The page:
Writing

Discoveries

I didn’t used to be, but here lately I have become a firm believer in exploring.  Experimenting.  I speak, of course, of the writing world – but I suppose this could be true of all things in life.

Working on short stories has helped me grow in so many ways.  One of the most recent ways I’ve grown is by coming to realize some of my strengths and weaknesses.  Discovering where I lack as a writer and where I succeed.  It’s an incredible discovery, and one I feel will help me perfect my art.

My greatest weakness – as I see it – seems to be in character development.  My stories almost never see a character change.  I don’t do character arcs well.  The people I write, the ones I create, they’re all sedentary.  They don’t change.  In fact, it’s often the opposite.  Often I have found my stories to be about an inability to change.  The Bloodsucker’s Butler focuses on a man who’s spent his entire life in weakness and self-loathing.  And although the story shows an attempt to change, he ultimately fails.  Many of my characters follow this same path and it’s something I want to change.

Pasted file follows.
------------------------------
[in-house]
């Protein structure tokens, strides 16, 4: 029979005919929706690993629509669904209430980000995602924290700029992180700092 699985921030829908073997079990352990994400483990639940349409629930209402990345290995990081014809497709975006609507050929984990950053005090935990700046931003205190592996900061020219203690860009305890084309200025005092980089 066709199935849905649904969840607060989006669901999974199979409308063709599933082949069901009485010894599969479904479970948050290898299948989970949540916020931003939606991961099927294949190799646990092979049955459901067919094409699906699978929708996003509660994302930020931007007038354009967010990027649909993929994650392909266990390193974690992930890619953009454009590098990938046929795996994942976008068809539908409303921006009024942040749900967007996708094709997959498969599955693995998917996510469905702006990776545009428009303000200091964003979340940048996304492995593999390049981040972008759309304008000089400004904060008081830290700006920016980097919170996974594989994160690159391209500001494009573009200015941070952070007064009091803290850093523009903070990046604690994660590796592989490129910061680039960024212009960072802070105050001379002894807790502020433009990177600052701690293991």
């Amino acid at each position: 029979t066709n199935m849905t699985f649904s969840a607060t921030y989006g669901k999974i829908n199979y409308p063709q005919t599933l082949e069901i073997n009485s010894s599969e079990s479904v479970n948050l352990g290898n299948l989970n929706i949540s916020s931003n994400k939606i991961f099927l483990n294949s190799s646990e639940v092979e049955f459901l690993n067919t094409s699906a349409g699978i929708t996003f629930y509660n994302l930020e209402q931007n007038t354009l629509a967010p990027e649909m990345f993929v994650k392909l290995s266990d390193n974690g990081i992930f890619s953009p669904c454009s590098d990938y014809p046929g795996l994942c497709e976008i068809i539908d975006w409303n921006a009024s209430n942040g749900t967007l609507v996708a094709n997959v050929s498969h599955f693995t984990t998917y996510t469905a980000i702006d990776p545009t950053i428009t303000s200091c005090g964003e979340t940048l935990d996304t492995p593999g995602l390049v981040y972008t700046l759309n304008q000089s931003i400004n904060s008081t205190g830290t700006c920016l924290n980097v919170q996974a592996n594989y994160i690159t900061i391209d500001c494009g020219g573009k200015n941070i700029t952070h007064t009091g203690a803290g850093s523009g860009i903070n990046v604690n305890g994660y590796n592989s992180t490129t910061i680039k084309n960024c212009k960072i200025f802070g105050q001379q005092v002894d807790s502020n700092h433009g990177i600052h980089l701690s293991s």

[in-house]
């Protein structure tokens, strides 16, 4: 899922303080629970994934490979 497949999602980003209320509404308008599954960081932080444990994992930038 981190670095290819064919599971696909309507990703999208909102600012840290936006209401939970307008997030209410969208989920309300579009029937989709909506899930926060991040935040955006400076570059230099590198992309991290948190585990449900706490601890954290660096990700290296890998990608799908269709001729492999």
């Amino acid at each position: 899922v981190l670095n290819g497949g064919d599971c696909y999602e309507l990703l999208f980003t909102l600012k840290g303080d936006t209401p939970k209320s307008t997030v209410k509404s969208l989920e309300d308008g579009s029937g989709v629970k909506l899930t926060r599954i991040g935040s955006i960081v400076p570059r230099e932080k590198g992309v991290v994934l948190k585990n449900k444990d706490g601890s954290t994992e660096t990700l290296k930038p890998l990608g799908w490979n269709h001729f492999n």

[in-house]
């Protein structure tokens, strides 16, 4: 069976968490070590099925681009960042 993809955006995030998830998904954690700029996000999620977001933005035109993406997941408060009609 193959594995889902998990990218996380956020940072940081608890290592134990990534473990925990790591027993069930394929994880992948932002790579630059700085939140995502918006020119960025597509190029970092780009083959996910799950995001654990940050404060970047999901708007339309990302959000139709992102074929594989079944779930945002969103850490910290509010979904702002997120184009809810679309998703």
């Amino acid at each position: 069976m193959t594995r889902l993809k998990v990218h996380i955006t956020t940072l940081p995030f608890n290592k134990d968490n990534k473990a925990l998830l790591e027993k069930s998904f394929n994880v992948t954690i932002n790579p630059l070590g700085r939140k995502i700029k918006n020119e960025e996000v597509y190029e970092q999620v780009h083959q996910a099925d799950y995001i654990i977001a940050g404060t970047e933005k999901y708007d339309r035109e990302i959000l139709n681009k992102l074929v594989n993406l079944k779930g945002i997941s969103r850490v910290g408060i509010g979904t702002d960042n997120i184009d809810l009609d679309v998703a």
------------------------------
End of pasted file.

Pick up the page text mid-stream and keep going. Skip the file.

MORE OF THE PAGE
Not that I don’t see the value in such characters.  On the contrary, I love them.  They are a very real way I express my own seeming inability to change.  They express my own frustration and the way I often feel locked into the behavioral pattern I have set for myself.

But I would like to experiment some more.  I would like to see if I can write a story where a character changes.  Where they have depth and appear more than 2D.  I know it will be difficult.  As with anything else, this will be trial and error.  But how can I learn if I never dare to try?

So what about you?  What haven’t you tried?  What are your weaknesses and have you ever tried to write specifically in those weak zones?

Until next time,

Alexis A. Hunter

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